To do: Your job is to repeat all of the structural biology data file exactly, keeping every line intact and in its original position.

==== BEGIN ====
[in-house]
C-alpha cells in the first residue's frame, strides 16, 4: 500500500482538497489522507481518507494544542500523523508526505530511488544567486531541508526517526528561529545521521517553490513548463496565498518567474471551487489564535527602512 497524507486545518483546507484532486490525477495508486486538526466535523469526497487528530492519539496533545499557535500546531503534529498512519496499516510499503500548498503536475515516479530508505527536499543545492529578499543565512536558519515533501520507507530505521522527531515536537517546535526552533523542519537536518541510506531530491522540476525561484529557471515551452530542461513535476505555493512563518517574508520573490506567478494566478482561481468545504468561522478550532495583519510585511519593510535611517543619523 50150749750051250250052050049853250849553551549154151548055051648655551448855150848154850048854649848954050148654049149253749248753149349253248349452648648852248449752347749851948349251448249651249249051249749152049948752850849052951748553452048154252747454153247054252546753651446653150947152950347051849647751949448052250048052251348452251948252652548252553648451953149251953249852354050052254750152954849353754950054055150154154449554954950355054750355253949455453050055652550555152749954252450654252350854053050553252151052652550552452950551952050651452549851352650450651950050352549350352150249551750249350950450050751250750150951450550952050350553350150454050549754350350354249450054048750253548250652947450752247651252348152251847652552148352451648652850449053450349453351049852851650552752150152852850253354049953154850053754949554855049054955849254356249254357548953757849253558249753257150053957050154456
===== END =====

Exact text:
[in-house]
C-alpha cells in the first residue's frame, strides 16, 4: 500500500482538497489522507481518507494544542500523523508526505530511488544567486531541508526517526528561529545521521517553490513548463496565498518567474471551487489564535527602512 497524507486545518483546507484532486490525477495508486486538526466535523469526497487528530492519539496533545499557535500546531503534529498512519496499516510499503500548498503536475515516479530508505527536499543545492529578499543565512536558519515533501520507507530505521522527531515536537517546535526552533523542519537536518541510506531530491522540476525561484529557471515551452530542461513535476505555493512563518517574508520573490506567478494566478482561481468545504468561522478550532495583519510585511519593510535611517543619523 50150749750051250250052050049853250849553551549154151548055051648655551448855150848154850048854649848954050148654049149253749248753149349253248349452648648852248449752347749851948349251448249651249249051249749152049948752850849052951748553452048154252747454153247054252546753651446653150947152950347051849647751949448052250048052251348452251948252652548252553648451953149251953249852354050052254750152954849353754950054055150154154449554954950355054750355253949455453050055652550555152749954252450654252350854053050553252151052652550552452950551952050651452549851352650450651950050352549350352150249551750249350950450050751250750150951450550952050350553350150454050549754350350354249450054048750253548250652947450752247651252348152251847652552148352451648652850449053450349453351049852851650552752150152852850253354049953154850053754949554855049054955849254356249254357548953757849253558249753257150053957050154456